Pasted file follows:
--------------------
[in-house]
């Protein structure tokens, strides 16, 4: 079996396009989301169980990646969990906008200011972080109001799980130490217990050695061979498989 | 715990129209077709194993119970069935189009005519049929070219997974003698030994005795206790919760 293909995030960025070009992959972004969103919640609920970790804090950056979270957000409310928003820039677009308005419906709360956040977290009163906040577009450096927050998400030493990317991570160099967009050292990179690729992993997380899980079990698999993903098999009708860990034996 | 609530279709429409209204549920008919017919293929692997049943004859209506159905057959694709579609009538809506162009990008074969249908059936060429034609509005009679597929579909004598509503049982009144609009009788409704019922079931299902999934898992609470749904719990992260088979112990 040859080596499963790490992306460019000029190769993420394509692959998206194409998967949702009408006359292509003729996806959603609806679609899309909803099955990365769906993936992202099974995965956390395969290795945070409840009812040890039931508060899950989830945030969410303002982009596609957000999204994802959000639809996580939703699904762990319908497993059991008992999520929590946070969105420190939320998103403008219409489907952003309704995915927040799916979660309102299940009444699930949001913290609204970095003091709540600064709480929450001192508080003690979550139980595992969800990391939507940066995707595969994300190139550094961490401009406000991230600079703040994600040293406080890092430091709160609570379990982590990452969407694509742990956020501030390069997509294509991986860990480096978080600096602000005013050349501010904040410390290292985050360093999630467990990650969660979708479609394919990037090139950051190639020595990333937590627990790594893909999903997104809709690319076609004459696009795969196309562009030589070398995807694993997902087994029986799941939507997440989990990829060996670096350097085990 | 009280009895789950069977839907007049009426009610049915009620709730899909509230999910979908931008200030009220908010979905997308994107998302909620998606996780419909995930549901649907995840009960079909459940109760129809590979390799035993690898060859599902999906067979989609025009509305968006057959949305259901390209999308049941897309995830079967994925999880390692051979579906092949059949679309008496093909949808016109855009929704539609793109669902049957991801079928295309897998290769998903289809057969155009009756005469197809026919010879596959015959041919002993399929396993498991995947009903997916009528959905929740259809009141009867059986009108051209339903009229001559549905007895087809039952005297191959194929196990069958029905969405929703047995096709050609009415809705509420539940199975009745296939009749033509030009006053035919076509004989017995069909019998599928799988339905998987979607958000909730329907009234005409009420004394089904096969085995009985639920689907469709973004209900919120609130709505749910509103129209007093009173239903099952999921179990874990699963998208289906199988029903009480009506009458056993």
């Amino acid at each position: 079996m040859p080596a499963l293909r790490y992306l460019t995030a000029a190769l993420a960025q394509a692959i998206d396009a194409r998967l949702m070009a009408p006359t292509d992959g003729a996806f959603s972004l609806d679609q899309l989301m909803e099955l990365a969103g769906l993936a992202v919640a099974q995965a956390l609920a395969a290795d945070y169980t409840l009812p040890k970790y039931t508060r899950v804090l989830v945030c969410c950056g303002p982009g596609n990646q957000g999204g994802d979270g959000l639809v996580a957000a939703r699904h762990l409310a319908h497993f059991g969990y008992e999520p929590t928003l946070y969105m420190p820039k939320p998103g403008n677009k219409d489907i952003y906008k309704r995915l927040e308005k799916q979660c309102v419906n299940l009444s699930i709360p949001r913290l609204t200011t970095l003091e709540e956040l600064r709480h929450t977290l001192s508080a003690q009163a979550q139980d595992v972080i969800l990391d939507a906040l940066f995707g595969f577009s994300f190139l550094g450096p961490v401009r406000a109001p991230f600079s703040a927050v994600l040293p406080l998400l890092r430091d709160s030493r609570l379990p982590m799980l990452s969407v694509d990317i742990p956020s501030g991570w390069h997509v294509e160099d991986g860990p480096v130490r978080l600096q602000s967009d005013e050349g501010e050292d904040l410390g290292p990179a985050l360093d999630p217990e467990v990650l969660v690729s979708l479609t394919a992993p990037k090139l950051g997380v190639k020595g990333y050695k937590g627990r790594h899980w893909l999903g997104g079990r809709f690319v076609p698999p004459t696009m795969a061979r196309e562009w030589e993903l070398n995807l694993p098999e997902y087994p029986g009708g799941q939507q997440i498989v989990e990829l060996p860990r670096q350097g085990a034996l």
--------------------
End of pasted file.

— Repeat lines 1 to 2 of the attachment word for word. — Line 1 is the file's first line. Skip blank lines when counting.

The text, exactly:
[in-house]
């Protein structure tokens, strides 16, 4: 079996396009989301169980990646969990906008200011972080109001799980130490217990050695061979498989 | 715990129209077709194993119970069935189009005519049929070219997974003698030994005795206790919760 293909995030960025070009992959972004969103919640609920970790804090950056979270957000409310928003820039677009308005419906709360956040977290009163906040577009450096927050998400030493990317991570160099967009050292990179690729992993997380899980079990698999993903098999009708860990034996 | 609530279709429409209204549920008919017919293929692997049943004859209506159905057959694709579609009538809506162009990008074969249908059936060429034609509005009679597929579909004598509503049982009144609009009788409704019922079931299902999934898992609470749904719990992260088979112990 040859080596499963790490992306460019000029190769993420394509692959998206194409998967949702009408006359292509003729996806959603609806679609899309909803099955990365769906993936992202099974995965956390395969290795945070409840009812040890039931508060899950989830945030969410303002982009596609957000999204994802959000639809996580939703699904762990319908497993059991008992999520929590946070969105420190939320998103403008219409489907952003309704995915927040799916979660309102299940009444699930949001913290609204970095003091709540600064709480929450001192508080003690979550139980595992969800990391939507940066995707595969994300190139550094961490401009406000991230600079703040994600040293406080890092430091709160609570379990982590990452969407694509742990956020501030390069997509294509991986860990480096978080600096602000005013050349501010904040410390290292985050360093999630467990990650969660979708479609394919990037090139950051190639020595990333937590627990790594893909999903997104809709690319076609004459696009795969196309562009030589070398995807694993997902087994029986799941939507997440989990990829060996670096350097085990 | 009280009895789950069977839907007049009426009610049915009620709730899909509230999910979908931008200030009220908010979905997308994107998302909620998606996780419909995930549901649907995840009960079909459940109760129809590979390799035993690898060859599902999906067979989609025009509305968006057959949305259901390209999308049941897309995830079967994925999880390692051979579906092949059949679309008496093909949808016109855009929704539609793109669902049957991801079928295309897998290769998903289809057969155009009756005469197809026919010879596959015959041919002993399929396993498991995947009903997916009528959905929740259809009141009867059986009108051209339903009229001559549905007895087809039952005297191959194929196990069958029905969405929703047995096709050609009415809705509420539940199975009745296939009749033509030009006053035919076509004989017995069909019998599928799988339905998987979607958000909730329907009234005409009420004394089904096969085995009985639920689907469709973004209900919120609130709505749910509103129209007093009173239903099952999921179990874990699963998208289906199988029903009480009506009458056993």